The ever growing impact of personalised medicine in laboratory diagnostics is a second important aspect. Inherently to the concept of HTA, the introduction of a new test is based upon solid scientific evidence, which has often been gathered from studies in populations of hundreds, thousands, occasionally millions of patients. With the awareness that medicine in not an exact science, what works in the single patient may not be equally straightforward in the general population. Therefore, when the process of introducing diagnostic tests in clinical practice only relies on HTA, there is a significant risk that a minority of patients, in whom that same test may be helpful, may lose chances and potential benefits.
Another critical issue especially concerns the rules of this game, which can be simply summarised in the concept “who is nominated by whom?”. It may seem awkward or even paradoxical, but written rules on how the members of the HTA multidisciplinary teams shall be selected are not so frequent. Interestingly, a recent survey endorsed by the World Health Organisation (WHO) revealed that although may countries around the world frequently gather and summarise significant information and scientific evidence to support technology assessment, fewer of them developed juridical issues to define how HTA should be incorporated in healthcare decision making, and only half of them have developed guidelines on how HTA should be conducted. Therefore, in a not so unlikely scenario, policymakers or healthcare administrators may arbitrarily decide to nominate members who may finally support decisions based on healthcare economy but not relying on evidence-based scientific information. Laboratory professionals may even be excluded in the evaluation of diagnostics tests, since no standards have been settled about the composition of HTA multidisciplinary teams for IVD technologies.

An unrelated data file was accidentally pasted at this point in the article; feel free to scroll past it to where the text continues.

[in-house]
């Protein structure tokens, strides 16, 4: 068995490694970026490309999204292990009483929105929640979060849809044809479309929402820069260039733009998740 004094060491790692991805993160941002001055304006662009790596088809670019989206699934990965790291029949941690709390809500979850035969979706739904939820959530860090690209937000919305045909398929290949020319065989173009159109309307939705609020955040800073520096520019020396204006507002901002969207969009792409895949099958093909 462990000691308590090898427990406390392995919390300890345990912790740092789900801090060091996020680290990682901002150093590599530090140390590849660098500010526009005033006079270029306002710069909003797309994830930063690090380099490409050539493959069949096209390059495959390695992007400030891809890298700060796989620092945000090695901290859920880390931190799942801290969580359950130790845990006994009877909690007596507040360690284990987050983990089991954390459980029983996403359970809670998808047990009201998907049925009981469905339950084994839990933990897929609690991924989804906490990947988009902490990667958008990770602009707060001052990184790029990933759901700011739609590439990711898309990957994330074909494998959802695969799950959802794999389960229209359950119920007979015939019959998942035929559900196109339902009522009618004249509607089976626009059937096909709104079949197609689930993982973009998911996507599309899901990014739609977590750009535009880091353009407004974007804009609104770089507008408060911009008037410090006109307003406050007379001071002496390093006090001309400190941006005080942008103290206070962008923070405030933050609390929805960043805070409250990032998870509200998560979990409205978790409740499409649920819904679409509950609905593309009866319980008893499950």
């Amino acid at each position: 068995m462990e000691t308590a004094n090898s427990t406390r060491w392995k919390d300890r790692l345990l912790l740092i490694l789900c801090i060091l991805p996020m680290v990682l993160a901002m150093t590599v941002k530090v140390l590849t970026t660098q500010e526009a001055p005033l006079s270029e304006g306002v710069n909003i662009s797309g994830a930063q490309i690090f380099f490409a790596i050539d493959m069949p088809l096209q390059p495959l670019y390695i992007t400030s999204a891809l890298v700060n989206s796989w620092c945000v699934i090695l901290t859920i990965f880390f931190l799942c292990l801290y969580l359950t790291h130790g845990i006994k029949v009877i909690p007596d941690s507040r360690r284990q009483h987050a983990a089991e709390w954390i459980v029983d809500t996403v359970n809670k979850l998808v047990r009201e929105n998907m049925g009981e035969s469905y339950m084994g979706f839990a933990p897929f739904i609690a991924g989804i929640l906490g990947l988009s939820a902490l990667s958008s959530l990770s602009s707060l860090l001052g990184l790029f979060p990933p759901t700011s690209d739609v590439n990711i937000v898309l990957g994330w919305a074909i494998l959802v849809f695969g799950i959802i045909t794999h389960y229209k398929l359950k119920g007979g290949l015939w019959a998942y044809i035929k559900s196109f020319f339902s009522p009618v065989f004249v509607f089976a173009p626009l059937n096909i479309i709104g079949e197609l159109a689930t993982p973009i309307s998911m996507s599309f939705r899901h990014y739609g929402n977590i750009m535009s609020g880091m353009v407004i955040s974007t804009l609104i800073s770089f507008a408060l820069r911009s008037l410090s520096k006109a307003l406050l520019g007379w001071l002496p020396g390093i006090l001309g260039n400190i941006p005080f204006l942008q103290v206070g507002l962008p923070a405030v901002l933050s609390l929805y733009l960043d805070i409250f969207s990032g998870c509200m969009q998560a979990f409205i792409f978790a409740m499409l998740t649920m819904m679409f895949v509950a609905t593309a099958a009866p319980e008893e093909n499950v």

Finally, clear rules should be defined for unmistakably identifying potential conflicts of interests, thus avoiding that the final decisions of some HTA team members may be biased by personal interests in diagnostic tests or technology being evaluated.
Although it is undeniable that the larger use of HTA in laboratory medicine will bring many clinical and economic benefits for both the national healthcare systems and the general population, some potential drawbacks should be clearly recognised. The establishment of “working groups” or “task forces” for HTA in laboratory medicine by accredited scientific organisations such as the International Federation of Clinical Chemistry and Laboratory Medicine (IFCC) shall now be seen as a compelling need for making the assessment of diagnostic tests a liable, reliable and clinically useful endeavour.
Translational (laboratory) medicine
The pipeline of health technology assessment in laboratory diagnostics
Prof Giuseppe Lippi is a Speaker at the Laboratory Management Conference held as part of MEDLAB Europe in Barcelona, Spain, on 14th September, 2017.